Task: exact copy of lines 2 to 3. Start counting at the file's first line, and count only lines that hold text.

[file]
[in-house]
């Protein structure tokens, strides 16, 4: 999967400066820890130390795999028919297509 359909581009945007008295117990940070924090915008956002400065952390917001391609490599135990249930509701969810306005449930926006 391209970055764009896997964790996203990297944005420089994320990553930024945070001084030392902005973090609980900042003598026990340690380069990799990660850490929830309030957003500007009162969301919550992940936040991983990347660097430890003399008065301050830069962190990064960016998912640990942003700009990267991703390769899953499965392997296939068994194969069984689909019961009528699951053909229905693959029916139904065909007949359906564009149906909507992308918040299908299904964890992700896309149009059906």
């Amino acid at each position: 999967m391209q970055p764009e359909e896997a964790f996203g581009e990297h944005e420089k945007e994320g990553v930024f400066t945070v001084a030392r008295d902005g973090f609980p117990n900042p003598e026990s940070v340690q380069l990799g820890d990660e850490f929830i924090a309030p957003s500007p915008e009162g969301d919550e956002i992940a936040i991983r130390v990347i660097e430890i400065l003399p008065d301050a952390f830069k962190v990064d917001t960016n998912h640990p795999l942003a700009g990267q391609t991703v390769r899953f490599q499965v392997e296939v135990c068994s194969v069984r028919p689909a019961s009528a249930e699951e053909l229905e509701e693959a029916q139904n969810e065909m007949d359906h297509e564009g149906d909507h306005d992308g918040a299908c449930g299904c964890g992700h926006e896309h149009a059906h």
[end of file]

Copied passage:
């Protein structure tokens, strides 16, 4: 999967400066820890130390795999028919297509 359909581009945007008295117990940070924090915008956002400065952390917001391609490599135990249930509701969810306005449930926006 391209970055764009896997964790996203990297944005420089994320990553930024945070001084030392902005973090609980900042003598026990340690380069990799990660850490929830309030957003500007009162969301919550992940936040991983990347660097430890003399008065301050830069962190990064960016998912640990942003700009990267991703390769899953499965392997296939068994194969069984689909019961009528699951053909229905693959029916139904065909007949359906564009149906909507992308918040299908299904964890992700896309149009059906």
């Amino acid at each position: 999967m391209q970055p764009e359909e896997a964790f996203g581009e990297h944005e420089k945007e994320g990553v930024f400066t945070v001084a030392r008295d902005g973090f609980p117990n900042p003598e026990s940070v340690q380069l990799g820890d990660e850490f929830i924090a309030p957003s500007p915008e009162g969301d919550e956002i992940a936040i991983r130390v990347i660097e430890i400065l003399p008065d301050a952390f830069k962190v990064d917001t960016n998912h640990p795999l942003a700009g990267q391609t991703v390769r899953f490599q499965v392997e296939v135990c068994s194969v069984r028919p689909a019961s009528a249930e699951e053909l229905e509701e693959a029916q139904n969810e065909m007949d359906h297509e564009g149906d909507h306005d992308g918040a299908c449930g299904c964890g992700h926006e896309h149009a059906h």